The most direct references are included below.

Without knowing exactly what your questions are – other than for specific references – I will caution you that the formula in the attachment you are looking at for total standard deviation is for a

*very specific application within a Gauge R&R study* where there are at least two repeat measured for each part and a limited sample size for the study.

**I rarely use this formula **instead recommending the

**use of historical data to calculate the total standard deviation using the traditional formula**. This approach alleviates the need to estimate a total standard deviation based on a small sample that specifically and intentionally ‘adds’ the measurement error to the observed results in the study. But more importantly it also avoids the larger impact of the

*bias* that can result from samples that are representative of the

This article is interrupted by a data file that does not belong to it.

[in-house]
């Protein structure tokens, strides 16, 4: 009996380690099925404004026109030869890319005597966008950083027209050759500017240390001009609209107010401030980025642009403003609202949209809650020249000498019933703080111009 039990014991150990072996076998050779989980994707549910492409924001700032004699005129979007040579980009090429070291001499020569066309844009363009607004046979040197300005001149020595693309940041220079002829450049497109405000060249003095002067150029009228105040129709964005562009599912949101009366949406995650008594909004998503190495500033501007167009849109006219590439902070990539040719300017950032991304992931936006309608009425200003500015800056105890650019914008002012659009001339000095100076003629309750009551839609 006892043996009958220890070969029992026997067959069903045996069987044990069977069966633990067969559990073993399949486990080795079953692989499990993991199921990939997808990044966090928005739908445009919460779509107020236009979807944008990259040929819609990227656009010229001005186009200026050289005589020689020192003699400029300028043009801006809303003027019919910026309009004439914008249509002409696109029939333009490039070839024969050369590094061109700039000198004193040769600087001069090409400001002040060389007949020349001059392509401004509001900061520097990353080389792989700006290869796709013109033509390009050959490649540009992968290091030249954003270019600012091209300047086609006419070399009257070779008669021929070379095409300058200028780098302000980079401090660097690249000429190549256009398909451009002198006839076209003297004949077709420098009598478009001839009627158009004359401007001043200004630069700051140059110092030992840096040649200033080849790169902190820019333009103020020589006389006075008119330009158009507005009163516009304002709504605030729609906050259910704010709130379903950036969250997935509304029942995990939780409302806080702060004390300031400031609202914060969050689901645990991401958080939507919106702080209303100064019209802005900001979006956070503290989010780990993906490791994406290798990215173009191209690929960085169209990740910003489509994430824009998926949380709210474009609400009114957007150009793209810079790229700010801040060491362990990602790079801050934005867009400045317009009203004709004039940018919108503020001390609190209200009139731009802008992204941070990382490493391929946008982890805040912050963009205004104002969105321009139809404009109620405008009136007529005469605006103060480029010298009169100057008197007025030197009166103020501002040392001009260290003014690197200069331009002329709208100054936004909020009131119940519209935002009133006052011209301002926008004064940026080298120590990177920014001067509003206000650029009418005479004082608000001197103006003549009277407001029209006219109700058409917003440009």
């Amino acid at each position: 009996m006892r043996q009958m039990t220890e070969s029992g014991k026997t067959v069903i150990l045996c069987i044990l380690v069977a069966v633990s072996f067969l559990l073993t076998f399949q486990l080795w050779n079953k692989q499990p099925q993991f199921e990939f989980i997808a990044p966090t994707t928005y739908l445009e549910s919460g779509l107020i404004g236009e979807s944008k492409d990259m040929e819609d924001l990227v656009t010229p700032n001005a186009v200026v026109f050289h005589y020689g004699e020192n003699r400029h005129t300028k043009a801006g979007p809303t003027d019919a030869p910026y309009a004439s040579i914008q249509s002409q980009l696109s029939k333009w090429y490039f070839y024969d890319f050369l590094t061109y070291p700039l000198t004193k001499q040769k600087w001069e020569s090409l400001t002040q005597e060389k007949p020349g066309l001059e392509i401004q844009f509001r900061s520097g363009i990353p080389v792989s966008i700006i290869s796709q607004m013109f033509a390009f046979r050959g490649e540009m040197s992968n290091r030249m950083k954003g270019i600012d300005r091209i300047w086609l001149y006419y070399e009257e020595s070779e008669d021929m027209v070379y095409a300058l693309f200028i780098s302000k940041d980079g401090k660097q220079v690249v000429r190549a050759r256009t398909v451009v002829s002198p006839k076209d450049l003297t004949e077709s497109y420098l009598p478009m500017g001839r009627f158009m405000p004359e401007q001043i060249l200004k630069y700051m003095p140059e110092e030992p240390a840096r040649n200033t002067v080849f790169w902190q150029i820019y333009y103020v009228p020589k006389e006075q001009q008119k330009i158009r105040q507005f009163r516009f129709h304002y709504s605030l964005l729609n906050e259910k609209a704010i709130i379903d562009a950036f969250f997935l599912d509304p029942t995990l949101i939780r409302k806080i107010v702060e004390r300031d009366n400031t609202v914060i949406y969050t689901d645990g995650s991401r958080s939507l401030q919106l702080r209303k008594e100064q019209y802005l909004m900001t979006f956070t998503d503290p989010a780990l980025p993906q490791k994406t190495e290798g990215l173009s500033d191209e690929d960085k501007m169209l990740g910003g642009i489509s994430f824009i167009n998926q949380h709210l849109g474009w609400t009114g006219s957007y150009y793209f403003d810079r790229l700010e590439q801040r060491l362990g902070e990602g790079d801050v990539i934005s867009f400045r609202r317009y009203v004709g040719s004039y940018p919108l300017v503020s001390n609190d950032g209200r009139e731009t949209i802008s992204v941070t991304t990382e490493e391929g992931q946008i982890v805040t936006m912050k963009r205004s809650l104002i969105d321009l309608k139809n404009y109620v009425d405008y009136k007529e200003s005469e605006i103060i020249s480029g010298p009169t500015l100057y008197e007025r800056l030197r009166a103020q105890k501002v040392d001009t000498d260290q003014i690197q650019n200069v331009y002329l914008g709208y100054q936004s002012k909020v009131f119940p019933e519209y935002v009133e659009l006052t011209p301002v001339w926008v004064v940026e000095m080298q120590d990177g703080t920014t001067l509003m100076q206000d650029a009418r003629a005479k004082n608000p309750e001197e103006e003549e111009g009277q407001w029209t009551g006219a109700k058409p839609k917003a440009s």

*range* of the process variation but are not representative of the

*distribution *of that process variation. This bias can result in substantial over or under estimation of the total standard deviation.

Again, the direct reference for using the sample correction factor multiplier for measurement error is:

Donald J Wheeler, Craig Award Paper, “Problems With Gauge R&R Studies”, 46th Annual Quality Congress, May 1992, Nashville TN, pp. 179-185.
This is repeated in the book:

Evaluating The Measurement Process, Second Edition, SPC Press, 1988 by Donald J Wheeler, Richard W Lyday.

For references on the ICC (in addition to those above):

Donald J Wheeler, “An Honest Gauge R&R Study”, Manuscript 189, January 2009.

http://www.spcpress.com/pdf/DJW189.pdf
Donald S. Ermer and Robin Yang E-Hok, “Reliable data is an Important Commodity”, The Standard, ASQ Measurement Society Newsletter, Winter 1997, pp. 15-30.

**Ronald Fisher, Statistical Methods for Research Workers**
Futrell, David, “When Quality is a Matter of Taste, Use Reliability Indexes”, Quality Progress, Vol. 28, No. 5, May 1995, pp. 81-86

A google search will also help as Intraclass correlation coefficients are common statistics.

(be careful in your typing as int

**er**class coefficients are different than int

**ra**class…